Thirteen patients had been rendered seizure free after surgery, and three had 90% seizure-frequency reduction. Pathological findings included gliosis (with loss of gray matter; n = 10), cortical dysplasia (n = 5), or no abnormalities (n = 1). Six patients had transient postoperative neurologic morbidity: hemiparesis (n = 1; 4 days), facial paresis with dysphasia (n = 3; 1 week, 1 week, and 2 weeks, respectively), facial paresis only (n = 1; 2 weeks), and unilateral crural paresis (n = 1; 1 month). All patients given posterior quadrant resections (I, III, and X) were hemianoptic preoperatively.
Eighty-one percent of the patients in this series were rendered seizure free after surgery. This might be considered a good surgical outcome rate compared with previously published data (11–15). Some aspects of the resections performed in this series may be emphasized. The extent of the resections was larger than those performed in patients with temporal lobe epilepsy. They were maximized to include the ictal and prevailing interictal areas and were limited basically by the presence of eloquent cortex, or most frequently, by dominant draining veins. Special attention was paid to keep the surrounding arteries and veins intact when performing subpial resections near or inside eloquent cortex (i.e., rolandic or perirolandic). All transient neurologic morbidity seen in these patients was expected preoperatively and was directly related to the cortical areas defined as targets for removal (i.e., facial paresis after lower rolandic resections) (16). Contrary to others’ findings (17), our preliminary experience with multiple subpial transections alone in eloquent extratemporal cortex has been very poor (personal communication). We prefer to resect relatively eloquent cortex (i.e., face area cortex) and leave absolutely eloquent cortex intact.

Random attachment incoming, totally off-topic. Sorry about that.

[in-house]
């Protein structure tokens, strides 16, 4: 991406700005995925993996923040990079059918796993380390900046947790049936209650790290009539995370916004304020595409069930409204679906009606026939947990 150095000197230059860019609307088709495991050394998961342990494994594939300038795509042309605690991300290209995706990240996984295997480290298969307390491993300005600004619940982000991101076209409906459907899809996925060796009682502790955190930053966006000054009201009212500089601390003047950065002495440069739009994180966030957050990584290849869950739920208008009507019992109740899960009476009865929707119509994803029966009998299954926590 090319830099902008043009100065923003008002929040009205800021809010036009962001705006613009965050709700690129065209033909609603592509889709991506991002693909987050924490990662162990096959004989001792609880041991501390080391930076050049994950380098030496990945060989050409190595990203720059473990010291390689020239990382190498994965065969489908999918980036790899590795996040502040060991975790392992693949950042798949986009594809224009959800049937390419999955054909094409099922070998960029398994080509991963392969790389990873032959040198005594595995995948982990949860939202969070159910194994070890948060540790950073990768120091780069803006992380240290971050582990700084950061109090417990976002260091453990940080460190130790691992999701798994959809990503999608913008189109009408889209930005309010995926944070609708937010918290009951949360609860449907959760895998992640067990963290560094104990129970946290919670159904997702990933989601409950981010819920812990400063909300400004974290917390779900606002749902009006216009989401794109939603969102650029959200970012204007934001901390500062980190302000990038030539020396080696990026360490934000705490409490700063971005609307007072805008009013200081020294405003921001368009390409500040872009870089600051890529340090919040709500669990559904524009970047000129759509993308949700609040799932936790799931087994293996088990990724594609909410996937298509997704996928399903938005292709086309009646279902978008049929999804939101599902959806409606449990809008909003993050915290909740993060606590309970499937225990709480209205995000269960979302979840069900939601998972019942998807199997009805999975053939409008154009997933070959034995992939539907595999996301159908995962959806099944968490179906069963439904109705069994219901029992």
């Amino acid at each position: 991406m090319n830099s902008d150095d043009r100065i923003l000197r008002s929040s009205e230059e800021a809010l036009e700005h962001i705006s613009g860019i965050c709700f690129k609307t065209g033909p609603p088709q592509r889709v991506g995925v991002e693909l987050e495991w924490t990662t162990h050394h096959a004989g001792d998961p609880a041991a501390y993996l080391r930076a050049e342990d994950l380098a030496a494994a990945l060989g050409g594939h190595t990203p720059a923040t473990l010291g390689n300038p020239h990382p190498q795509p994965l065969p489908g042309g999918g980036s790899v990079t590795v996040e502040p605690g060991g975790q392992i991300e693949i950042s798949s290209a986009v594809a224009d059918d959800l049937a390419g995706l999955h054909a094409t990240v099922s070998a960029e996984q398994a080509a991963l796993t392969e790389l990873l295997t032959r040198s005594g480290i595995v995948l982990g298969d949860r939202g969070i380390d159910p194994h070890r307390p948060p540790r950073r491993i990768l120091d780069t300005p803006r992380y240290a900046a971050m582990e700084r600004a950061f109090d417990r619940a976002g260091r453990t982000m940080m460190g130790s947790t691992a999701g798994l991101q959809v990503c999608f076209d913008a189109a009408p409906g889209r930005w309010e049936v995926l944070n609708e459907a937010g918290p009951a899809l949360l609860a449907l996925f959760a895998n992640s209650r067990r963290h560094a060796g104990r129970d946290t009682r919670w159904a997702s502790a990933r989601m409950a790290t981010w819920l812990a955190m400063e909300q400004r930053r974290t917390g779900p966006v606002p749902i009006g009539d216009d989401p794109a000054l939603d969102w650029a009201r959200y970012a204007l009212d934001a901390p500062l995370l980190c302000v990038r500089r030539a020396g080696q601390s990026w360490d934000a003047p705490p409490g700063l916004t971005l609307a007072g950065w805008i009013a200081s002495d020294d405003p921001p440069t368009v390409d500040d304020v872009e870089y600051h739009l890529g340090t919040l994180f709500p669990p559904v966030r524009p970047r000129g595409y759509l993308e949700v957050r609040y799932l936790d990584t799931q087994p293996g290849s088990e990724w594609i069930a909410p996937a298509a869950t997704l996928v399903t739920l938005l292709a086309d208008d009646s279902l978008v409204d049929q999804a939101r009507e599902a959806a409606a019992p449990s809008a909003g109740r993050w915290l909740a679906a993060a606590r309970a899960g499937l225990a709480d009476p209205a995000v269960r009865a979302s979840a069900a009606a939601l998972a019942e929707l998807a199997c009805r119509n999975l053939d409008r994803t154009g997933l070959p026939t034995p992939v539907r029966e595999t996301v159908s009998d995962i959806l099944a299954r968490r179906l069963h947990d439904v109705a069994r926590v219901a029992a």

Four patients had areas of microdysgenesis not detected preoperatively by MRI. Conversely, the main pathological finding was gliosis with loss of gray matter, mostly compatible with the normal preoperative MR scans. In contrast to patients with subpial gliotic changes alone, the patients with gliosis and gray matter loss seem to have a better surgical outcome. In these four patients with preoperatively undetected cortical dysplasia, there was no alteration of the gyral pattern, which was also true for the patients in whom gliosis was found. It is unlikely that improvement in anatomic MR techniques would allow us to detect further abnormalities in these types of patients.